Reviewed by Ian Thomas Shaw
If literary fiction should be primarily interpretative, with its core purpose to help the readers understand the world around them, then The Daughter's Story by debut novelist Murielle Cyr is a brilliant example of this genre. Driven by a well-executed plot with multiple points of view, the story covers four generations of French and Irish working-class families in Quebec, starting with the conscription crisis in 1917 and ending with the October crisis in 1970. The injustice inflicted upon the Francophone population is hardly an uncommon theme in Quebec fiction, but it is exceptionally so for a novel written originally in English. In this regard, Cyr is breaking new ground, and perhaps not completely to the comfort of some. Simple but fluid prose, strong female characters, mastery of timelines and backstories, and tempered and historically accurate treatment of nationalist grievances make The Daughter's Story a joy to read.
The story revolves around the relationship between two women, Nadine and her daughter Lisette. In 1950, Nadine, sixteen years old, is sent to a maternity home run by nuns to await the birth of her child. When the child, a girl, is born, the nuns whisk her off to an adoptive family while Nadine is still sedated. Nadine had never consented to give up her daughter but as an unwed minor, she was powerless to protest. It is only years later she discovers her uncle had signed the consent form. Bitter over the forced separation from her baby, Nadine leaves the maternity home and breaks off all ties with her family for twenty years. That is until the daughter, Lisette, comes back into her life. Now twenty, Lisette is eight months pregnant and in a dubious relationship with Serge, the father of her unborn child. Serge is deeply involved with the FLQ and believes he is facing imminent arrest under the War Measures Act. He obliges Lisette to move out of the apartment he shares with two other FLQ militants, arguing that it is for her safety, and he helps her track down her biological mother. Reluctantly, Lisette accepts living with Nadine temporarily despite her belief that Nadine had callously abandoned her at birth. Serge also has an alternative motive for bringing the mother and daughter together. He has discovered that Nadine has an unclaimed inheritance that he hopes she will share with Lisette who in turn will hand over most of it to fund the FLQ.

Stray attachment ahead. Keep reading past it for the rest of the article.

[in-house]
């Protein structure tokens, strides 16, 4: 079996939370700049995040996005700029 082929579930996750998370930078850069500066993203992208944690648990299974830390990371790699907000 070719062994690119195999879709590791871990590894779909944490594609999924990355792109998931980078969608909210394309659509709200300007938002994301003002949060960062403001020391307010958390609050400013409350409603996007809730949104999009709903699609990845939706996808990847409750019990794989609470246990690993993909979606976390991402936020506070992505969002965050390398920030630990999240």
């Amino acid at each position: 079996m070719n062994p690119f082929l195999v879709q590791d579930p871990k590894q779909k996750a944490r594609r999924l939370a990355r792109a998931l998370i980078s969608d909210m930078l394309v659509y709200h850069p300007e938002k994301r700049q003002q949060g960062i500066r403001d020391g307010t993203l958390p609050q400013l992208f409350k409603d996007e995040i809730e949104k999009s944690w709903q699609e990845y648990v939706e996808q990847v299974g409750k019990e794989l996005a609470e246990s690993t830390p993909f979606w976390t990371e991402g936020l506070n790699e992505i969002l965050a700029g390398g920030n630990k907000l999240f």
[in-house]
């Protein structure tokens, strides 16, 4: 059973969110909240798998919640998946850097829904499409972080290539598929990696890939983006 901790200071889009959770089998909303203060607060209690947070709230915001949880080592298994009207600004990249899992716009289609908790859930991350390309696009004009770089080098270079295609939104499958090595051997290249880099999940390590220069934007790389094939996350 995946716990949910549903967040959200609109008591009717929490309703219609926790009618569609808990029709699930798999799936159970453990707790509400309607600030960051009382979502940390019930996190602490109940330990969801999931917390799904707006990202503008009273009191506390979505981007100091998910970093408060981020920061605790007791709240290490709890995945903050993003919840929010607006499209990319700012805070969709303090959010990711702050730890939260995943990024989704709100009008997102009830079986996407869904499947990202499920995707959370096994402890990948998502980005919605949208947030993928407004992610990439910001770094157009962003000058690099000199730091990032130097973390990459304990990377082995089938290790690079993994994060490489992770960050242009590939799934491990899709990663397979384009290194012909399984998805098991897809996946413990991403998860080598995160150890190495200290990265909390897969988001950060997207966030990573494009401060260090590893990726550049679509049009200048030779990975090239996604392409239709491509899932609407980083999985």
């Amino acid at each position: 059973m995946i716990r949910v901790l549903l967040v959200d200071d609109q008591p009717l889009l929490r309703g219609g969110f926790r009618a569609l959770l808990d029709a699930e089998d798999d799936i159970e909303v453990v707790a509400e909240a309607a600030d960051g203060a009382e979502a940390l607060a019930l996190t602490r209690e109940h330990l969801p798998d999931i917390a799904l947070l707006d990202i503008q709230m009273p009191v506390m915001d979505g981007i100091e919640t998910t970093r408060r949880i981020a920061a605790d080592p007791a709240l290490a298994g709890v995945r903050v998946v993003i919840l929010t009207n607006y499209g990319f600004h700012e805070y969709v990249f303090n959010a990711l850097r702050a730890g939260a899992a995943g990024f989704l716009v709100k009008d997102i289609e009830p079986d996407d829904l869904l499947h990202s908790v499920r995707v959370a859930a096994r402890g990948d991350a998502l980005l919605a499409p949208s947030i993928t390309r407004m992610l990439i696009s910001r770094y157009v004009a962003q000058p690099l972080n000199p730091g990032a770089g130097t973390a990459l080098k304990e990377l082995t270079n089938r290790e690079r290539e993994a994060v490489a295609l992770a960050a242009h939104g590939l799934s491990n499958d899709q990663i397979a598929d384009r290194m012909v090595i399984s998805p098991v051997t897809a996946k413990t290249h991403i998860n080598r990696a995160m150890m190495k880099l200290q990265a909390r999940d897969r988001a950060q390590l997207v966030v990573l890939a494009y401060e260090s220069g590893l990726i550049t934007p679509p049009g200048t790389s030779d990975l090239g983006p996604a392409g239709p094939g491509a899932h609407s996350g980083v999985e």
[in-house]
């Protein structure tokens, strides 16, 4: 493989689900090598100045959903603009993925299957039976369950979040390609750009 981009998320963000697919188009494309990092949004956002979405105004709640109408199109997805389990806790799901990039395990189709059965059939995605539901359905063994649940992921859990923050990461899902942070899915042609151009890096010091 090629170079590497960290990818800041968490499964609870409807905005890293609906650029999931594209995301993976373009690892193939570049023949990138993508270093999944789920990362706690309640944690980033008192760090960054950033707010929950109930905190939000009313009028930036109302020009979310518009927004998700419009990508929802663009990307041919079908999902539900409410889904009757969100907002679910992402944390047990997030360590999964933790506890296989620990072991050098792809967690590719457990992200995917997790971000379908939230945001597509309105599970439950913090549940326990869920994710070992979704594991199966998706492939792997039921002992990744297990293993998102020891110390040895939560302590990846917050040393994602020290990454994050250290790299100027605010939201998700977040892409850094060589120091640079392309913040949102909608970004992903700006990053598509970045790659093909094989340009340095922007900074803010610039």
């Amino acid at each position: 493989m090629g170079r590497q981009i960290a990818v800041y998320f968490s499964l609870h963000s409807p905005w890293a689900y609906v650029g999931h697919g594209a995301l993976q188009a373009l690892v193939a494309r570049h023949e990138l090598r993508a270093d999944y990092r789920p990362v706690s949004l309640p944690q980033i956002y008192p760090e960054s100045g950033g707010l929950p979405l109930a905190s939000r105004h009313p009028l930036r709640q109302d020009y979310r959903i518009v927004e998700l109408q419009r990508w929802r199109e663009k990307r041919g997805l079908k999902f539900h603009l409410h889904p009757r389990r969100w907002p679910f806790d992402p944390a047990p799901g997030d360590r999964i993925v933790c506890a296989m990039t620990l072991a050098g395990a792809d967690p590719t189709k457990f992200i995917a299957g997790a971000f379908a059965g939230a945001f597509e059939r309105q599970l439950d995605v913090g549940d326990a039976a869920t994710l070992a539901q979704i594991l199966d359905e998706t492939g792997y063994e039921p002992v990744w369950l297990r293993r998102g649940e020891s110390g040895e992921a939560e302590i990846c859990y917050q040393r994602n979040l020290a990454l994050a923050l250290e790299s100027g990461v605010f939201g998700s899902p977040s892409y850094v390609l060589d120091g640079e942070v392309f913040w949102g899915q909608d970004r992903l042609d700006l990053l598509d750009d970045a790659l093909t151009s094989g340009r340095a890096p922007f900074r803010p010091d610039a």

Guilt, caution, past deceptions, gentle re-discovery of mother-daughter bonds pervade the story. Although there is a degree of unintentional predictability concerning who Lisette's father was, for the most the novel reveals the relationships between the two main characters and the other family members quite seamlessly.
The novel is written from a distinctly feminist perspective, but it is not tear-the-patriarchy-down fiction. True, the women in the story are all portrayed as inherently good and victims of society, but the depiction of the men is not unidimensional or gratuitously critical. They range from a saintly lumberjack grandfather to good persons damaged by war, alcohol and jealousy to an outright racist predator. And then there is Serge, Lisette's boyfriend. Many readers will feel ambivalence toward the young man's motivations, some may understand how his youthful passion to defend his cause clouds his judgement, and others will simply condemn him for his neglect of Lisette. Like most flawed characters, Serge holds the readers' attention until the end.
A lot of very strong writing has gone into this novel, but it is not flawless. There are a few tropes in the story and more than a few clichés in the writing. These are minor points in what is otherwise a compelling narrative.
The Daughter's Story is published by Montreal publisher Baraka Books. This is the third publication by Baraka Books that I have reviewed in the last year. Earlier, I reviewed Fog by Rana Bose and A Beckoning War by Matthew Murphy. All three books are a testimony to the strides that this small Montreal press has made in offering readers not only entertaining but socially conscious fiction. Baraka Books is a press to watch.